Corporations are living the island life -- or at least their shadowy shell companies are -- and saving a bundle on taxes as a result.
While you may be dutifully sending off 25 percent or more of your income to the federal government each year, corporations are sharing a whole lot less with Uncle Sam.
According to a 2013 report from the U.S. Government Accountability Office, profitable corporations paid a mere 13 percent in federal income taxes in 2010. For comparison, the statutory tax rate – that’s the one set forth in law – is 35 percent.
So how do corporations get away with paying only 13 percent of their income in taxes when they should be paying 35 percent?
One word: loopholes.
Or, if you’re feeling generous, let’s call it creative accounting.
Money Talks News finance expert Stacy Johnson has more on that in the video below. Watch it and then scroll down to see where I break down the details.
Corporations taking money on a permanent vacation
It might surprise you to hear that a single building in the Cayman Islands serves as the address for nearly 19,000 businesses. At least that’s according to a report issued by advocacy groups U.S. Public Interest Research Group and Citizens for Tax Justice.
Using offshore tax havens appears to be the No. 1 way corporations avoid paying U.S. income tax. They (legally) set up subsidiaries in foreign countries – usually ones that charge no or low taxes – and then credit profits to those shell companies.
U.S. PIRG and Citizens for Tax Justice say Apple is the biggest offender, having booked more than $111 billion offshore in 2013. Of course, Apple says it pays every penny it owes and, technically, that’s correct.
However, when the company CEO testified to Congress in 2013 and said the company’s federal tax rate was 30.5 percent, some said it wasn’t the full picture. According to research cited by Bloomberg, Apple pays a tax rate of just 14 percent worldwide. “Apple has attributed $30 billion in income since 2009 to an affiliate that is incorporated in Ireland, where it has no employees,” Bloomberg said. That affiliate pays a tax rate of 2 percent.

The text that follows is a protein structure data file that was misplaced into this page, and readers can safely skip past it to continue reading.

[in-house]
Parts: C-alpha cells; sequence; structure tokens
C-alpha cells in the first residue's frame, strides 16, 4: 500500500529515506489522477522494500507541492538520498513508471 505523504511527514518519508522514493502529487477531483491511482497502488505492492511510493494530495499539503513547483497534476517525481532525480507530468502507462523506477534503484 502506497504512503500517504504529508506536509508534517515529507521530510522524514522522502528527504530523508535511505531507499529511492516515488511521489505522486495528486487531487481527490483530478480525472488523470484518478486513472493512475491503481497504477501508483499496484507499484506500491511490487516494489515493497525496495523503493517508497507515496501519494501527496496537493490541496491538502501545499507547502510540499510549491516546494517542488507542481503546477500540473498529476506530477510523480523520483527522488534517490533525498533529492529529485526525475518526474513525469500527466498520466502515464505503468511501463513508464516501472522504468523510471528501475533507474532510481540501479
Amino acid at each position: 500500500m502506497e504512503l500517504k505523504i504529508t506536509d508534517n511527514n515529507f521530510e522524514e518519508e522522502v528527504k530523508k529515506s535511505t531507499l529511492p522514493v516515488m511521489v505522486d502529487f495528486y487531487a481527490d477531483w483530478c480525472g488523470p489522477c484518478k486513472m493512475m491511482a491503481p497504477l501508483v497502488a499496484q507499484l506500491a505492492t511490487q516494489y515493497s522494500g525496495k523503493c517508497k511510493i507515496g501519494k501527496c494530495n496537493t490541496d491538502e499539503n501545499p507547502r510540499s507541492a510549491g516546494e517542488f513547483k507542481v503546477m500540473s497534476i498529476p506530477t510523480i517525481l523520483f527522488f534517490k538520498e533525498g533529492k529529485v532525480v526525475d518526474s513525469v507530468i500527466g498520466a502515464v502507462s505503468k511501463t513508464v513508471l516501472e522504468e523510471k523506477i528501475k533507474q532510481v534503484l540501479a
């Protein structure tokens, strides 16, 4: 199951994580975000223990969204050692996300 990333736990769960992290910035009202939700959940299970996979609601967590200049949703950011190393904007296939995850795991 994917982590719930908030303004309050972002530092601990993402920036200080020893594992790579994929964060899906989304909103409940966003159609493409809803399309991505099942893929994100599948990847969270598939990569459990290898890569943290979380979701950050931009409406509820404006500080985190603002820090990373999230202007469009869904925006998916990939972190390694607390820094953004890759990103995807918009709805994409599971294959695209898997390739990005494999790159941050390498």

Staying one step ahead of the game
It should be stressed that all of this is perfectly legal. We can debate the ethics, but the law says it’s OK. Not that the government hasn’t tried to curtail some of these practices. It’s just that the companies are staying one step ahead of the game.
When Congress cut off tax benefits for profits made by businesses in Puerto Rico, companies simply transferred those profits to the Cayman Islands instead. Other firms have taken to acquiring foreign companies and then moving their headquarters to the foreign site in an increasingly popular tactic known as tax inversion.
President Barack Obama has called for an end to tax inversion and legislation is being drafted, but it remains to be seen whether it will pass and whether it would have the desired effect. It may simply send businesses back to the books to find other creative ways to lower their tax burden.
Other ways corporations avoid taxes
While offshore tax havens may have the highest profile when it comes to corporate tax avoidance, they aren’t the only way businesses save money.
Another way is accelerated depreciation. Under IRS rules, in some cases businesses can accelerate the depreciation of equipment and similar assets. Using this method, companies may be able to double their tax deduction in the first year after some new purchases. Businesses with corporate jets also benefit from a loophole that allows them to depreciate their planes on a five-year schedule compared with the seven-year schedule followed by airlines.
Then there’s the “excess stock option” tax break, which Citizens for Tax Justice said saved 280 Fortune 500 companies a total of $27 billion in federal and state income taxes in a recent three-year period. The group said Facebook used that tax break “to avoid paying even a dime of federal and state income taxes in 2012.”
Finally, while not a corporate loophole per se, business executives get their own special perks. For example, hedge fund managers can claim their income as capital gains, which means they pay only 20 percent rather than the up to 39.6 percent marginal tax rate they may otherwise be on the hook for.
The world of corporate tax avoidance is wide and deep. For more reading, Bloomberg has a series of articles on the subject. You might want to take some antacid first because what you read could give you indigestion.
Some argue that corporate tax loopholes encourage business growth and job creation. Others say it’s an unfair manipulation of the tax code.
What say you? Sound off in the comments below or on our Facebook page.